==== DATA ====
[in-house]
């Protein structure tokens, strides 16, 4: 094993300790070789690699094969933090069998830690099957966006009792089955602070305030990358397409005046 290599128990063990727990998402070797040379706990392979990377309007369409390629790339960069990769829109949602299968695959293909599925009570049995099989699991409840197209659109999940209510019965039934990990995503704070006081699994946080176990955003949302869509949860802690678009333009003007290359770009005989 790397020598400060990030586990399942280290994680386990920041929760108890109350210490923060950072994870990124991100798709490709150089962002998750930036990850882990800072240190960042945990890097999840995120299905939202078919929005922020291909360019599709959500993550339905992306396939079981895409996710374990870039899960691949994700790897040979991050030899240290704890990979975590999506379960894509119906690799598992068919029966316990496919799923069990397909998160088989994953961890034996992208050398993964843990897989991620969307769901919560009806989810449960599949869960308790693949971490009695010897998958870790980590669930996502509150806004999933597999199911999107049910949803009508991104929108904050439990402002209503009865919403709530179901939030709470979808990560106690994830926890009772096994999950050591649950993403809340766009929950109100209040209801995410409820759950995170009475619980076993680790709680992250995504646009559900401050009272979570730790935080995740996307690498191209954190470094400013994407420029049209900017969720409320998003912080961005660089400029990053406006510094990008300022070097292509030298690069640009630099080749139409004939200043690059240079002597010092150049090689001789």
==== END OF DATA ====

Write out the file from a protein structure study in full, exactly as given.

[in-house]
């Protein structure tokens, strides 16, 4: 094993300790070789690699094969933090069998830690099957966006009792089955602070305030990358397409005046 290599128990063990727990998402070797040379706990392979990377309007369409390629790339960069990769829109949602299968695959293909599925009570049995099989699991409840197209659109999940209510019965039934990990995503704070006081699994946080176990955003949302869509949860802690678009333009003007290359770009005989 790397020598400060990030586990399942280290994680386990920041929760108890109350210490923060950072994870990124991100798709490709150089962002998750930036990850882990800072240190960042945990890097999840995120299905939202078919929005922020291909360019599709959500993550339905992306396939079981895409996710374990870039899960691949994700790897040979991050030899240290704890990979975590999506379960894509119906690799598992068919029966316990496919799923069990397909998160088989994953961890034996992208050398993964843990897989991620969307769901919560009806989810449960599949869960308790693949971490009695010897998958870790980590669930996502509150806004999933597999199911999107049910949803009508991104929108904050439990402002209503009865919403709530179901939030709470979808990560106690994830926890009772096994999950050591649950993403809340766009929950109100209040209801995410409820759950995170009475619980076993680790709680992250995504646009559900401050009272979570730790935080995740996307690498191209954190470094400013994407420029049209900017969720409320998003912080961005660089400029990053406006510094990008300022070097292509030298690069640009630099080749139409004939200043690059240079002597010092150049090689001789």